Locations and subjects you know well. Your inside knowledge of your city, region gives you an advantage. Leverage your location asset into footage that sells. I took a long walk from my house in Seattle one sunny afternoon three years ago. I'd lived in the area for 20 years, I knew the city and its backstreets well. In retrospect it was a very financially rewarding day. In one long day I created many unique shots which have consistently sold on multiple sites.
Shots with people sell. Model-released or editorial, shots featuring people draw more views from potential buyers and sales.
Commercial and industrial subjects sell. Footage of industrial processes, equipment in action and business activity sell distinctly better than general stock. If you concentrate your effort collecting a variety of industrial footage, you'll see distinctly better returns.
Exotic or difficult to access locations and famous tourist sites.
Famous landmarks are in demand; your footage will need to be visually outstanding (and/or price competitive) to compete.
Editorial footage of unique events.
Some general advice:
Submit best and strongest in any category you choose to sell in. For example, if you do shots of animals at the zoo know right away you are in a popular and glutted category. Your odds just went way down. You may want to think twice. Only the best footage will sell. So only sell your best and strongest shots, visually and story-wise - if at all. Your footage, if not outstanding or in-demand in some way, will go to the back of the agency search engine results and remain there. Mediocre clips do not sell. If you can't do it better, do something else. It's a incredibly competitive marketplace and you MUST create competitive and outstanding video for it to sell.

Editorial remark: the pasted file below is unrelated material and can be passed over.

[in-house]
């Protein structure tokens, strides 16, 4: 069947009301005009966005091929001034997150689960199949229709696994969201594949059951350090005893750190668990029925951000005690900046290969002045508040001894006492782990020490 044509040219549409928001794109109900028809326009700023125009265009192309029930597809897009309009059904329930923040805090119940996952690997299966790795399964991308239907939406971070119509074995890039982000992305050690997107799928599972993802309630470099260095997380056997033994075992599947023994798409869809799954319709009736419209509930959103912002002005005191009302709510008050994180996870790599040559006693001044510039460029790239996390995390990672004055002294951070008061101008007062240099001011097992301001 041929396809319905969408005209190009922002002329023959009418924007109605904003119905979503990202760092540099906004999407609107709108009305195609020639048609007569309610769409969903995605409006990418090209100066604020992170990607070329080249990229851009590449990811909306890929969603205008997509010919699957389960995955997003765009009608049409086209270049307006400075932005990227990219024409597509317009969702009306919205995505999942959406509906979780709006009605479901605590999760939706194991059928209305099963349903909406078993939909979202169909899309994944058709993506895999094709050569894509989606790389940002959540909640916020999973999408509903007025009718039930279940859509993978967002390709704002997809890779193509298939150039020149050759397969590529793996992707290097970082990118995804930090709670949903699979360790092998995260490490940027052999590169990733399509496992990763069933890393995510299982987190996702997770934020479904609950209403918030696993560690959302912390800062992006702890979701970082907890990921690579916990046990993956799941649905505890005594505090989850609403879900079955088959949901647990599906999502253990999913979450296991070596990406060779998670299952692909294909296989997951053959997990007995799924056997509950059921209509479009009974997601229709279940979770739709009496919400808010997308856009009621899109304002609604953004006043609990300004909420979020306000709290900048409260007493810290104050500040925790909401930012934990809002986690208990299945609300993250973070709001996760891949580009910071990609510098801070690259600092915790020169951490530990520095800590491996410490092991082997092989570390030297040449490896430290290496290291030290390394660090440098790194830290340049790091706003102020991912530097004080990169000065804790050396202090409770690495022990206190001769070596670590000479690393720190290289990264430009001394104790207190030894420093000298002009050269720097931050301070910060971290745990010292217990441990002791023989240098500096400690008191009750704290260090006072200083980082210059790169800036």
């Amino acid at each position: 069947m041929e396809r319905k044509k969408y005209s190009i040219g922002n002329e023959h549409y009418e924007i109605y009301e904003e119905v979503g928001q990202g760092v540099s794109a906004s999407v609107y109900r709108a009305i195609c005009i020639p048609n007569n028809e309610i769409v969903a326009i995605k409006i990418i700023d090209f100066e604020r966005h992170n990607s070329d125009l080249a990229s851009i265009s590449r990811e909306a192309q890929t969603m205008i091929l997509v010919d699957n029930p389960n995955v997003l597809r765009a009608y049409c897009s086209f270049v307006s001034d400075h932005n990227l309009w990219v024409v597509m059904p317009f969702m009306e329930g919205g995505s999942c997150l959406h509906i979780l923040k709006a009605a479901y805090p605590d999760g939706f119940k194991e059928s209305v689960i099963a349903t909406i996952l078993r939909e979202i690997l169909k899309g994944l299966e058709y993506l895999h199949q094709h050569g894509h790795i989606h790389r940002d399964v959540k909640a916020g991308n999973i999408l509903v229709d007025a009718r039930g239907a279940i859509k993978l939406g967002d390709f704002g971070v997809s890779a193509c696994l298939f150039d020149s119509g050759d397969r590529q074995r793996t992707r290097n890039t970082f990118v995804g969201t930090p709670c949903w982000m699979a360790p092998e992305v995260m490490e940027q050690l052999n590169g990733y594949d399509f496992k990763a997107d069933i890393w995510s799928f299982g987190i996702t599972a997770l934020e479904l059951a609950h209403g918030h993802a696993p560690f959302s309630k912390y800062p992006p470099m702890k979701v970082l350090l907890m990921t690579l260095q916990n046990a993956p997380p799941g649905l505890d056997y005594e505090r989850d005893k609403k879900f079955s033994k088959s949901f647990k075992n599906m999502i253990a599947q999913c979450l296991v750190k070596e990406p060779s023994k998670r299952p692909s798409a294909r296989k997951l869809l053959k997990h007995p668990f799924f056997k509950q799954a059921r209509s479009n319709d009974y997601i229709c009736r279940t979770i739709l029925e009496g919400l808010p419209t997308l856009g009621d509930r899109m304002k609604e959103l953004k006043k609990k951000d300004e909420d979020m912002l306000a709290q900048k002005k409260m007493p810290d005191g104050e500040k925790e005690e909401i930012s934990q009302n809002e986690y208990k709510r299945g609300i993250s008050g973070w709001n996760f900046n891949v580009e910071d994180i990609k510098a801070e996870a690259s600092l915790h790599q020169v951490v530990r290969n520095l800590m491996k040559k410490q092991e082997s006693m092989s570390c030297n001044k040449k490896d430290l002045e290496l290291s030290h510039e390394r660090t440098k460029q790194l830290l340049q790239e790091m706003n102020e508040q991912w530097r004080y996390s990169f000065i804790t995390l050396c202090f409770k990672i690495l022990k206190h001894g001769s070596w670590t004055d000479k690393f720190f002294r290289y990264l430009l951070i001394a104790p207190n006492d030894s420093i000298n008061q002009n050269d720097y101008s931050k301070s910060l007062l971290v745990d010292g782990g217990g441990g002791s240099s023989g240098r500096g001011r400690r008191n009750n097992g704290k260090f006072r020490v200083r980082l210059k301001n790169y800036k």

Keyword like you mean it. Key-wording is critical for your success. It may be a great image, but it needs to be found. Most photographers love creating images, but hate key-wording. I am always startled to see great images and poor key-wording. It's a texted based internet market. Learn to love keywords and marry your metadata. Spend enough time finding the correct - specific and concept - keywords. Use every keyword you are permitted. Avoid spamming, but drill down into the image for keywords. It's the difference between success and failure.